A JUDGE dismissed four charges related to underage drinking against a County Limerick publican.
Thomas Mann, aged 53, of Matt McCoy’s Bar, Main Street, Abbeyfeale pleaded not guilty to two charges of sale of intoxicating liquor to persons under the age of 18, and two charges of permitting consumption of intoxicating liquor to persons under the age of 18.
As Garda Maurice Griffin took the stand, Mr Mann’s barrister, Brian McInerney, objected to the case going ahead on the grounds of hearsay as the two youths involved were not in court to be cross examined.
“Unless my client was there it is hearsay,” said Mr McInerney.
On behalf of the State, Inspector Paul Reidy said the evidence they were relying on was the evidence from gardai on what they saw and observed.
Judge Larkin allowed the case to proceed.
Garda Griffin said on March 17, 2013 at 9.40pm he and Sgt Michael Quirke entered Matt McCoy’s bar in Abbeyfeale.
“There were a group of five sitting down. I spoke with two of them,” said Garda Griffin, who ascertained from the two that they were underage.
“One had a pint of cider and stated the drink was his. The other had a pint bottle of cider and admitted the drink was his,” said Garda Griffin.
On leaving the pub Garda Griffin said he spoke to the license holder.
“He said he had no excuse to offer and was ‘doing his best’,” said Garda Griffin.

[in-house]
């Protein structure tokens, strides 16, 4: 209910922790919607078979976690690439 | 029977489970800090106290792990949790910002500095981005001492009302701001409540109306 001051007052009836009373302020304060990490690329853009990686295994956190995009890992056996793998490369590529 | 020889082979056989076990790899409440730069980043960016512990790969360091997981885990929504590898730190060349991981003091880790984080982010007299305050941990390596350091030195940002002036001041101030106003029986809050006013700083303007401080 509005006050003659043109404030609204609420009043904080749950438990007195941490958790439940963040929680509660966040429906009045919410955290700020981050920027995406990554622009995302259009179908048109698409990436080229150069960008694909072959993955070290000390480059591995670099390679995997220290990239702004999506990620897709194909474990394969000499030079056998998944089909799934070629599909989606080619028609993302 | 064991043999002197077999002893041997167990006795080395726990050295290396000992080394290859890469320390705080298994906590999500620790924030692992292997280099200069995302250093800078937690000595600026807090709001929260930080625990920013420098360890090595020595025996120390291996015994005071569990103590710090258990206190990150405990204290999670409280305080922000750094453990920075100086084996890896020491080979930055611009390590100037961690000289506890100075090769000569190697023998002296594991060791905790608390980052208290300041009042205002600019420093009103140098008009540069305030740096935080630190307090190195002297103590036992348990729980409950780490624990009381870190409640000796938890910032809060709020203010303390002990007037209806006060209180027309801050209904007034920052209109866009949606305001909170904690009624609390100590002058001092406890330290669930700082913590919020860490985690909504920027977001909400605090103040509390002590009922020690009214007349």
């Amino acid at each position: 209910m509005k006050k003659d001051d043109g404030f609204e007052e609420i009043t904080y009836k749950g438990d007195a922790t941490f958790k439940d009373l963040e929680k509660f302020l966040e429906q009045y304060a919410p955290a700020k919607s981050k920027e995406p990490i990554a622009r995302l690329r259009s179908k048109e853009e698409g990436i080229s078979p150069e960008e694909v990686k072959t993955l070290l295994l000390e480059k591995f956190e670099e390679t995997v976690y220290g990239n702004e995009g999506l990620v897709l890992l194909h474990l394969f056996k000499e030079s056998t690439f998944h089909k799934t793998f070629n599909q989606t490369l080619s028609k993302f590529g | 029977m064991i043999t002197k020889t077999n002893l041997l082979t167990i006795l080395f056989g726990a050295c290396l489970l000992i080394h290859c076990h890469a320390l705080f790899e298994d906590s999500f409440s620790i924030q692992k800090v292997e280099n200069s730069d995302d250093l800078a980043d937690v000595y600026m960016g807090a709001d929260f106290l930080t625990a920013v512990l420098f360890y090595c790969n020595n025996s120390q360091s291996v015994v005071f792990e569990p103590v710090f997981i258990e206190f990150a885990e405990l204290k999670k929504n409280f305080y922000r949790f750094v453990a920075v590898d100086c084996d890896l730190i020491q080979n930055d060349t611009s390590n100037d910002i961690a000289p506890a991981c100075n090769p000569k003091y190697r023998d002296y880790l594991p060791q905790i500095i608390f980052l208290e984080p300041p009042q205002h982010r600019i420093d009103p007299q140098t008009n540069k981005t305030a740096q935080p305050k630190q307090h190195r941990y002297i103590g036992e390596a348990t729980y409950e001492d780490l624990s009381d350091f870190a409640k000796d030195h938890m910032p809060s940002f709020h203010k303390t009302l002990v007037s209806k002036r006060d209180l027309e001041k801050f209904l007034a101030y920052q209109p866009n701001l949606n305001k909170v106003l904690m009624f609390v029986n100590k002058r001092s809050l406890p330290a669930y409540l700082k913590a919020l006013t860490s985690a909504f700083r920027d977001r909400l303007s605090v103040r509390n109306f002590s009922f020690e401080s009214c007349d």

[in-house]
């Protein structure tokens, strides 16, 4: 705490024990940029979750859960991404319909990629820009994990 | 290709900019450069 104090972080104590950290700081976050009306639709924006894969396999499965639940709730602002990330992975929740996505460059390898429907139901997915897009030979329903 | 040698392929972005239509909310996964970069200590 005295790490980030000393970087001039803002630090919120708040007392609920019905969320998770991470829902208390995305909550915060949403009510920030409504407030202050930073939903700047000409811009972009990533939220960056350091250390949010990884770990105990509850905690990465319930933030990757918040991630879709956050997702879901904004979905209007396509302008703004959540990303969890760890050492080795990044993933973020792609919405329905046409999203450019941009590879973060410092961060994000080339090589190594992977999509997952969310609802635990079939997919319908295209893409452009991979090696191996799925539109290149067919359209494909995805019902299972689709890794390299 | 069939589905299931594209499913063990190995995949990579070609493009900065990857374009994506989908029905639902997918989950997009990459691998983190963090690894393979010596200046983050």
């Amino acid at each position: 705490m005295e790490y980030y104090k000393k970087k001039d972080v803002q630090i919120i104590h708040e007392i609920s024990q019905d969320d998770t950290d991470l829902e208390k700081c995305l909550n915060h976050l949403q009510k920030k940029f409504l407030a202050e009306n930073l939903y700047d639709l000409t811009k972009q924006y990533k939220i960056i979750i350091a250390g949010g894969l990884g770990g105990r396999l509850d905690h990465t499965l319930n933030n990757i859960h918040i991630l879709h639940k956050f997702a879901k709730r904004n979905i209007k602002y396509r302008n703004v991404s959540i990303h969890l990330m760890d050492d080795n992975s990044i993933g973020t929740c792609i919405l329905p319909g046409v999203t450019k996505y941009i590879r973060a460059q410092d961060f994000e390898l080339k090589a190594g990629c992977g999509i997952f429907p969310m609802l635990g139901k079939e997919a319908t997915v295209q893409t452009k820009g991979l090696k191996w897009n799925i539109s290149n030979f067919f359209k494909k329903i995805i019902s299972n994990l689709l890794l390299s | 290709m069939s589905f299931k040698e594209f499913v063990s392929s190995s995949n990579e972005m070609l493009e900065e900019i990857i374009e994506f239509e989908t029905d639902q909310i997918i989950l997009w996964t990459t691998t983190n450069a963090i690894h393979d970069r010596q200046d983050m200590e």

The youths, aged 16 and 17, were taken to the garda station and their parents were contacted. The court heard there was a major problem in the town that night with regard to underage drinking.
“There were 12/13 intoxicated on the street,” said Garda Griffin.
Under questioning from Insp Reidy, Garda Griffin said the youths were engaged in drinking, admitted the drink was theirs and “stated they got them in the bar”.
Mr McInerney put it to Garda Griffin that there was no mention of the discussion with the licensee in his statement of evidence and he agreed.
Sgt Quirke’s evidence echoed Garda Griffin’s saying he observed one youth drinking a pint glass of cider with a bottle beside it.
“They admitted the drink was theirs,” said Sgt Quirke.
He said that two youths were subsequently dealt with under the juvenile liaison scheme for underage drinking.
Mr McInerney made a submission of “no case to answer”.
“In order to convict requires evidence. It is a classic definition of hearsay. It was open to the prosecution to receive statements from said persons. The onus of proof is on the State and it ought to be dismissed,” said Mr McInerney.
Insp Reidy said he “strongly refuted that it was hearsay”.
“The gardai gave direct evidence of what they found and observed on the evening in question. They clearly observed juveniles in this licensed premises drinking alcohol. It was in front of them on the table. It is clear evidence. Their birth certs were provided by the authorities proving they were underage,” said Insp Reidy.
Mr McInerney said there was no evidence that what was in the glass was alcohol.
“There were a number of glasses on the table. To establish there was alcohol in it relies on the youth. It is relying on hearsay,” said Mr McInerney, who added that his client would be “in tremendous difficulty if there was evidence from the youths”.
Judge Larkin said nobody gave evidence that there was cider in the glass.
Insp Reidy said Sgt Quirke gave evidence of cider in the glass.
Judge Larkin said the best evidence hadn’t been produced.
“I accept that gardai are doing their best. The proofs aren’t in order - dismiss all charges,” said Judge Larkin.
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